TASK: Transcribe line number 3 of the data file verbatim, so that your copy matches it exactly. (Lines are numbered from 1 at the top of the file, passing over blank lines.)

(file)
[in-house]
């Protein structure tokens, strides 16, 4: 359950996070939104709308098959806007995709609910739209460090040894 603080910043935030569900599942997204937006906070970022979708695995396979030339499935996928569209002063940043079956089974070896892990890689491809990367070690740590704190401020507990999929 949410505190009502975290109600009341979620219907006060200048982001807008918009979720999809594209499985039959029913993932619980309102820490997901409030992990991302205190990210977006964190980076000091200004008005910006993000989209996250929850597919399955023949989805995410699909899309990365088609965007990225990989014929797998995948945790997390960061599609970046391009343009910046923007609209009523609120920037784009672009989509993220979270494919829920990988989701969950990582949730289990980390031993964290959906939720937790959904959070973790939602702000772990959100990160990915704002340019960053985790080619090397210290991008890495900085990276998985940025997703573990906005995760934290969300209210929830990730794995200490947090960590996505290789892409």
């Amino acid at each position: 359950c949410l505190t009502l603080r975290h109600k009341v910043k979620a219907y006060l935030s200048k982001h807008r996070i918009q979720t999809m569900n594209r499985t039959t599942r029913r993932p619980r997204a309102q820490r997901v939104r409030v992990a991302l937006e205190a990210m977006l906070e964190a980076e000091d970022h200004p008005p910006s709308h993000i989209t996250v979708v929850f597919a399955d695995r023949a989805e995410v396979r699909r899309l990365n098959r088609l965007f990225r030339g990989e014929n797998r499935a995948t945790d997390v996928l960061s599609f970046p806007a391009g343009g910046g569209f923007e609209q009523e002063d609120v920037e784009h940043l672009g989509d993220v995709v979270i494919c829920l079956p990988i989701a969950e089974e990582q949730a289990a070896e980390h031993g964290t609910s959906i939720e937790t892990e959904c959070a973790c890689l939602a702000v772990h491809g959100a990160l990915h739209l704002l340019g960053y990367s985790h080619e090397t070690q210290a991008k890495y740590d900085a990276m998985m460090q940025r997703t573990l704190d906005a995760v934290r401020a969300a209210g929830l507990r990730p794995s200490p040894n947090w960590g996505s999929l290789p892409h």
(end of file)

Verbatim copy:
């Amino acid at each position: 359950c949410l505190t009502l603080r975290h109600k009341v910043k979620a219907y006060l935030s200048k982001h807008r996070i918009q979720t999809m569900n594209r499985t039959t599942r029913r993932p619980r997204a309102q820490r997901v939104r409030v992990a991302l937006e205190a990210m977006l906070e964190a980076e000091d970022h200004p008005p910006s709308h993000i989209t996250v979708v929850f597919a399955d695995r023949a989805e995410v396979r699909r899309l990365n098959r088609l965007f990225r030339g990989e014929n797998r499935a995948t945790d997390v996928l960061s599609f970046p806007a391009g343009g910046g569209f923007e609209q009523e002063d609120v920037e784009h940043l672009g989509d993220v995709v979270i494919c829920l079956p990988i989701a969950e089974e990582q949730a289990a070896e980390h031993g964290t609910s959906i939720e937790t892990e959904c959070a973790c890689l939602a702000v772990h491809g959100a990160l990915h739209l704002l340019g960053y990367s985790h080619e090397t070690q210290a991008k890495y740590d900085a990276m998985m460090q940025r997703t573990l704190d906005a995760v934290r401020a969300a209210g929830l507990r990730p794995s200490p040894n947090w960590g996505s999929l290789p892409h």